Folk etymology definition

Laurence Horn laurence.horn at YALE.EDU
Fri Mar 7 23:35:33 UTC 2008

At 4:25 PM -0500 3/7/08, Charles Doyle wrote:
>FOLK ETYMOLOGY in the second sense of the term is especially
>interesting to folklorists because it can give rise to legends about
>the origins of terms. Like legends in general, these narratives (and
>explanations) aren't necessarily BELIEVED, but they are told AS IF
>they are believed. Many of them are, in fact, jokes.

Those are the typical sources of what I've been calling
etymythologies, once they're no longer recognized as jokes.


>---- Original message ----
>>Date: Fri, 7 Mar 2008 18:48:11 +0100
>>From: Dennis Preston <preston at MSU.EDU>
>>What's the difference between the two (except time depth)?
>>>Poster:       Dave Wilton <dave at WILTON.NET>
>>>Subject:      Re: Folk etymology definition
>>>"Folk etymology" can be a confusing term because there are two distinct
>>>senses of the term.
>>>The sense that M-W defines is the more technical one. It's the sense you'll
>>>find more often in the work produced by linguists and lexicographers. The
>>>word need not be borrowed from another language to be subject to folk
>>>etymology, only unfamiliar to a particular group of speakers. "Bridegroom"
>>>is a good example of a folk etymology that is not borrowed. As the Old
>>>English "gome" or "guma" (man) fell out of use, it was transformed into
>>>"groom" in the specific sense of a man to be married.
>>>The other sense is that of a popular etymology, a commonly held belief,
>>>often but not necessarily untrue, about the origin of a word or phrase.
>>>-----Original Message-----
>>>From: American Dialect Society [mailto:ADS-L at LISTSERV.UGA.EDU] On Behalf Of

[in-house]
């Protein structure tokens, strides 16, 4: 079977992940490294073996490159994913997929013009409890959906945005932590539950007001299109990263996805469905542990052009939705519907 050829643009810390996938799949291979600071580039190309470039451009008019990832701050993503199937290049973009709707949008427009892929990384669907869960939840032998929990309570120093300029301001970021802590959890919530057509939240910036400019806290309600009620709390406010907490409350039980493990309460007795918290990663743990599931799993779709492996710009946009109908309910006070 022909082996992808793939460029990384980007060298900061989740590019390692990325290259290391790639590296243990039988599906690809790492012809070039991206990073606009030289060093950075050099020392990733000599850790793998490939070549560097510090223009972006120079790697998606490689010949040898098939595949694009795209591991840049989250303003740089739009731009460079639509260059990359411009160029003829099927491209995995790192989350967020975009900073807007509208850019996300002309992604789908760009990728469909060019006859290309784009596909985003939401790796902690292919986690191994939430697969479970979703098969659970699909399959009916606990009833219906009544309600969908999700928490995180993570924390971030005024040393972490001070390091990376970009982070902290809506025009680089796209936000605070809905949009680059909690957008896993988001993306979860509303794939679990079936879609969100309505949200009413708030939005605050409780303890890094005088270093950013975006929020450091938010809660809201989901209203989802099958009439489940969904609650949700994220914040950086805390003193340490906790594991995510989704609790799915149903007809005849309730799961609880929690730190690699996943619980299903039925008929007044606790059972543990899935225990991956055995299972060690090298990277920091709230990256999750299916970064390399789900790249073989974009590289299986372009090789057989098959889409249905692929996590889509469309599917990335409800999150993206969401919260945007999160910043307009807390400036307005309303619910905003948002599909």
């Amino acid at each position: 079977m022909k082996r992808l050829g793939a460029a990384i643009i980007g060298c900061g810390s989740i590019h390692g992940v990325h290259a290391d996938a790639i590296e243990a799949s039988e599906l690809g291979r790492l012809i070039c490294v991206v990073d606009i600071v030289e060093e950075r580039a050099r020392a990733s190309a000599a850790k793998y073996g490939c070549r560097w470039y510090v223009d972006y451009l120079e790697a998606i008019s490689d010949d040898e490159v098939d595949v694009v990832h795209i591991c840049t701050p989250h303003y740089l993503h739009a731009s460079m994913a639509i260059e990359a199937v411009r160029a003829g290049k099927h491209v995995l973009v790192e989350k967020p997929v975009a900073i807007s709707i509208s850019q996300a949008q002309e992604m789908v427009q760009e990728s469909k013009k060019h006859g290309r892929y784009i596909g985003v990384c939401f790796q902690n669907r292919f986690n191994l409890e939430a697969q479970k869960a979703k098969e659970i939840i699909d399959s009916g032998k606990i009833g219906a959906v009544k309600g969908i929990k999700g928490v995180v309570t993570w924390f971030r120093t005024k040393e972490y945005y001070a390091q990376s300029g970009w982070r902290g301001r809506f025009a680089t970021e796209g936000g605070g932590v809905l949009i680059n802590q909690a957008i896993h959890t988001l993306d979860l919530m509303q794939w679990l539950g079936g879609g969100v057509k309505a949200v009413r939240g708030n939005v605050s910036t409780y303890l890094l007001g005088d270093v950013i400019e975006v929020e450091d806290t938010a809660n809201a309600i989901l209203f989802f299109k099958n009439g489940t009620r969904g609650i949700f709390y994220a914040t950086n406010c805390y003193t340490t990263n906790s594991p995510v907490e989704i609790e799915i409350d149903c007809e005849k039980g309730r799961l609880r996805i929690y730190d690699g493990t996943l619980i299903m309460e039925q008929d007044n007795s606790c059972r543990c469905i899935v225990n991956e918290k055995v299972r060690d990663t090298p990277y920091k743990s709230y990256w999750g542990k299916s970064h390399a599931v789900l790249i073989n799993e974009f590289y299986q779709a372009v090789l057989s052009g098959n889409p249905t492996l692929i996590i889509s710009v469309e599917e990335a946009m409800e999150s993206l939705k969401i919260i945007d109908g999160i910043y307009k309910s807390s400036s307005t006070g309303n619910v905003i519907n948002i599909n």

>>>Scot LaFaive
>>>Sent: Friday, March 07, 2008 6:55 AM
>>>Subject: Folk etymology definition
>>>Reading through the "Did you know?" section of the MW word of the day email,
>>>I came across this:
>>>"...a process called folk etymology, in which a word of another language is
>>>transformed to a more familiar-sounding term..."
>>>I've never heard folk etymology defined as such and it seems completely
>>>wrong from what I've always been taught and read. Is there some hidden
>>>definition that I've never heard of before or is Merriam Webster shoveling
>>>BTW, here's the full section:
>>>"The Chinook of the Pacific Northwest were avid traders, and in the course
>>>of their history a trade language developed that came to be known as Chinook
>>>jargon, based on a combination of Chinook and other American Indian
>>>languages with English and French. The Chinook jargon term "hayo makamak"
>>>meant "plenty to eat." By a process called folk etymology, in which a word
>>>of another language is transformed to a more familiar-sounding term, "hayo"
>>>was identified with "high" and the spelling and meaning of the entire phrase
>>>was transformed. Beginning in the 19th century, the term "high-muck-a-muck"
>>>referred to a self-important person. Since then, the expression has taken on
>>>several variations, including "high mucky-muck" and "high-muckety-muck," and
>>>nowadays the "high" is often dispensed with entirely."
>The American Dialect Society -

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